It’s March in Michigan, and that means a few things:
Chilliness, with no white, sparkly snow to compensate.
If I were Anne of Green Gables, though, I might cast things in a more romantic light. “Gloom” would be translated as “a pearl gray day.” Cloud cover would be the same. Drizzles would probably be rendered into an opportunity to splash in puddles and watch the Scotch mist rise tenderly over the moors (or Madison St, SE, as is the case here).
She would also probably recommend a cuppa tea, lantern light, and a stack of books which make staying in a snug, inviting and appealing experience. Like Hygge but for early spring.
Before I get to this week’s preview of “Anne” (which, hint, will be more complicated and controversial than last week’s lovefest), I wanted to also preview my upcoming Instagram/Bookstagram account for kindred spirits everywhere:
The Bookseller’s Daughter
I’m super excited about this, as it honors my dad, the late, great Patron Saint of Booksellers. Abe Reimer.
His passion, vocation, gift to this world was placing the right book in the hands of the right person at the right time. That will be my framework as well for recommending books.
I will also have drink pairings!
Books paired with: various teas, hot cocoas, coffee, Prosecco, Raspberry Cordial, etc.
And, most of the time: Succulents. Because I can’t help myself. I have an addiction going here.
For now, here’s a sampling:
Three books perfect for these pearl gray, stay-snug, tea-beckoning days:
1. Granchester by James Runcie
It’s the Right Book Because: Coziness, thy name is Grantchester. Written by the son of the former archbishop of Canterbury, the book series (now five books, soon to be six) gives us the cute, young, jazz-loving, mystery-solving vicar Sidney Chambers, his gruff detective sidekick, a dog named Dickens, and a crazy-quaint English village in 1950 Cambridgeshire, in which he drives the ladies to distraction and solves various crimes.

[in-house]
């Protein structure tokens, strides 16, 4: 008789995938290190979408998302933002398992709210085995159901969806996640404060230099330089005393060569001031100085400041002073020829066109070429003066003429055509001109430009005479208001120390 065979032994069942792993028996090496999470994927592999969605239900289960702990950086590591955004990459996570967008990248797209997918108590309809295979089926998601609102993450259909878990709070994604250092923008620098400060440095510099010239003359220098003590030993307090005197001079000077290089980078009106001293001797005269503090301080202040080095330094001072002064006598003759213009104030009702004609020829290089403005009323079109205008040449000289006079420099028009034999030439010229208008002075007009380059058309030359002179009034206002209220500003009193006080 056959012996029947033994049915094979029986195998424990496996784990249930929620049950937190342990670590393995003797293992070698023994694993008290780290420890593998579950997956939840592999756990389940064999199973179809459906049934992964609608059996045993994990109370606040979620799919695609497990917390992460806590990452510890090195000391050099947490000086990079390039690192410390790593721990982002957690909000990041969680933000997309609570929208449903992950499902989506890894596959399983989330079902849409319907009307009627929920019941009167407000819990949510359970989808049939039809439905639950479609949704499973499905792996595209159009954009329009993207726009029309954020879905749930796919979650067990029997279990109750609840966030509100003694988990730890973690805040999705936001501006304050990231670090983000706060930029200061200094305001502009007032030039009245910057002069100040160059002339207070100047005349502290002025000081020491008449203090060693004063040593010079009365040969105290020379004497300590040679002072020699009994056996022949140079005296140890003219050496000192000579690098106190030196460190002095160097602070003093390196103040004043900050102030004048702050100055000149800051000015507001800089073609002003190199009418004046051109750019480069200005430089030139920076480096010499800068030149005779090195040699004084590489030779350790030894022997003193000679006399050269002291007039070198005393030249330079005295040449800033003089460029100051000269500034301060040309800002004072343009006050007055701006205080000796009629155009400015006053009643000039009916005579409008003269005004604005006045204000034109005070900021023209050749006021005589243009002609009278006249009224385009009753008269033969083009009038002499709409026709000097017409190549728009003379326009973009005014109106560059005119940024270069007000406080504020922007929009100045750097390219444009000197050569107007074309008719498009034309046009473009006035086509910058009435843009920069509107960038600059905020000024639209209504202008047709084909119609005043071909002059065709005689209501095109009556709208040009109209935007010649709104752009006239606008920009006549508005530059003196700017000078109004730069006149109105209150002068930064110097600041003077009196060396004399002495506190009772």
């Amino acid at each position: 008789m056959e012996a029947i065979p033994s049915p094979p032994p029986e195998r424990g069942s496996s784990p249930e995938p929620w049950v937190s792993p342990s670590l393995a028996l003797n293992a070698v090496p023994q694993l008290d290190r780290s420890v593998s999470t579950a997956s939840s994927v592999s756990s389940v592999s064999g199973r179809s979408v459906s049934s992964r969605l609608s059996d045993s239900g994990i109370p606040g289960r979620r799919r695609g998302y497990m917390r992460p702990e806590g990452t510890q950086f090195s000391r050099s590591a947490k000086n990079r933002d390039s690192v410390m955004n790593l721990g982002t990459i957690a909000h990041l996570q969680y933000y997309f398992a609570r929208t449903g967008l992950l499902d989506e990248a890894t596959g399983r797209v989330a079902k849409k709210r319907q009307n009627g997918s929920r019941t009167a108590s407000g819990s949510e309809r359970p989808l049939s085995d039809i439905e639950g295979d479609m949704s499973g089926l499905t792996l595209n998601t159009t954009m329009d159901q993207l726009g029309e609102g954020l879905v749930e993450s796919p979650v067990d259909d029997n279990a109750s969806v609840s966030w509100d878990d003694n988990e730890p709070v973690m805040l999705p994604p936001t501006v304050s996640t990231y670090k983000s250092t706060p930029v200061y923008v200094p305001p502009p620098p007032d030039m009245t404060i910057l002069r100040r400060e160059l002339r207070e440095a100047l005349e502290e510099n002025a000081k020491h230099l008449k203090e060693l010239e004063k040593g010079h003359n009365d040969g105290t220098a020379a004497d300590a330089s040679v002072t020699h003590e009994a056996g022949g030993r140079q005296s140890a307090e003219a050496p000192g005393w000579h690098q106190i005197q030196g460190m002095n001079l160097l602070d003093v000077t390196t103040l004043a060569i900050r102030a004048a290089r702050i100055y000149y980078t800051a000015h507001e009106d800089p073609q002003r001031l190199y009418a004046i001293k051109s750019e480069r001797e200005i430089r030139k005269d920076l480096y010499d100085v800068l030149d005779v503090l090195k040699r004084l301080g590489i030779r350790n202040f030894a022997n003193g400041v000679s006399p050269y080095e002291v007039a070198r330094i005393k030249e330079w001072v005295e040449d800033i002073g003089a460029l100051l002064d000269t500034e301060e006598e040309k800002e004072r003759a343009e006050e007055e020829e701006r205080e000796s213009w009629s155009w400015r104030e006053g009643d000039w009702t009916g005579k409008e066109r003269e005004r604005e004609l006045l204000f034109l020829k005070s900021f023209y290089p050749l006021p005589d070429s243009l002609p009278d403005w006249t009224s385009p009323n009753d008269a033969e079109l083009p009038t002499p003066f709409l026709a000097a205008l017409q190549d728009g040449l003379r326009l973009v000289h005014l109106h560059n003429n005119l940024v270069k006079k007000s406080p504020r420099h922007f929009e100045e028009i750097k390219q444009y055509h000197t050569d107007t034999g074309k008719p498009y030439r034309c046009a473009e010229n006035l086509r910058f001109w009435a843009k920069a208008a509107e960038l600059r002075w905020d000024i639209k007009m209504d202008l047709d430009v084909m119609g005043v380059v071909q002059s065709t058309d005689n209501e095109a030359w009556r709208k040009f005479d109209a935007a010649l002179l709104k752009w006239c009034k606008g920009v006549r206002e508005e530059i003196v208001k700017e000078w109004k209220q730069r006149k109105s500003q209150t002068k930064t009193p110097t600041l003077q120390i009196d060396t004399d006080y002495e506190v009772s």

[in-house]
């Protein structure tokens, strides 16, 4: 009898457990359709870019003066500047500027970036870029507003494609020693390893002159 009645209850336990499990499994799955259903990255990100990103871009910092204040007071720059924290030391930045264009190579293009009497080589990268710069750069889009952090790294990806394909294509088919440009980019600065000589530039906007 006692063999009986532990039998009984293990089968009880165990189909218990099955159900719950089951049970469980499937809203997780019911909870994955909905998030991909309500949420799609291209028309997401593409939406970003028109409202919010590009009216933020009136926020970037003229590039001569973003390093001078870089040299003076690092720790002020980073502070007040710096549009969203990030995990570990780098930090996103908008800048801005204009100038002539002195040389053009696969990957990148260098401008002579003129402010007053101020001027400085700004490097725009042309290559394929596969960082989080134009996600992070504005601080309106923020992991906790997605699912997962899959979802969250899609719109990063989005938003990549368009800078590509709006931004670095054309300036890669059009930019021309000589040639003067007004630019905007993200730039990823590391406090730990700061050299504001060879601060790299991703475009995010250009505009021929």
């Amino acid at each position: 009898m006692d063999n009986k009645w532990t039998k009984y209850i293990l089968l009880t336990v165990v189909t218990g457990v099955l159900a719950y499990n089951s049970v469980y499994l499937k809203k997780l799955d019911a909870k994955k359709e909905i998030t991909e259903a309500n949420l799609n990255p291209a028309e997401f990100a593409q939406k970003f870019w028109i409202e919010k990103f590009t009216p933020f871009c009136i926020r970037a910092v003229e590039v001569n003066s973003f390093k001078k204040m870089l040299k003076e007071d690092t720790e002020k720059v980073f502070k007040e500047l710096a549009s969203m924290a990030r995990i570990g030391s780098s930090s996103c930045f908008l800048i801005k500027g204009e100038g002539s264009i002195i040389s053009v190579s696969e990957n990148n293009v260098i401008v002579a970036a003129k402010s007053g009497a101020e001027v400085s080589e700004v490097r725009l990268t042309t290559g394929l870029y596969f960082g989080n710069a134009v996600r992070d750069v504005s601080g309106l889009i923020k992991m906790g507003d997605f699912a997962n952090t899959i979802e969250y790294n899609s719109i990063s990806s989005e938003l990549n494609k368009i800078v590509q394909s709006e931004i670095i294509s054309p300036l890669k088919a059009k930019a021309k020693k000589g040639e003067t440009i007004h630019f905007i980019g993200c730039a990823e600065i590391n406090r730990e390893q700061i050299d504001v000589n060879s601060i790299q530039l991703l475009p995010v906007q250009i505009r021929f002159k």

Michael Pilgrim of The Daily Telegraph wrote: “…Victoria sponge with a tablespoon of battery acid.”
You are the Right Person If: You are a committed anglophile who loves any period British offering on PBS, adore cozy mysteries, and are fascinated by insights into the human condition. Bonus: Though not a “Christian book,” Sidney’s musings are deeply Christian, nonetheless.
It’s the Right Time When: It’s been overcast for days, weeks even, and you need your sunshine distilled via ink and paper.
Drink pairing: Tea, naturally. Preferably English.
2. Emotionally Healthy Spirituality by Peter Scazzaro
The Right Book: (From the EHS website) “…we know that spiritual maturity and emotional health are inseparable.”
The Right Person: If you want a true transformation of your past and present, an authentic, oh-so-real, “beneath the surface spiritual formation” that brings old wounds to the light and heals them in the power of Jesus Christ, this astonishing, life-altering book is for you.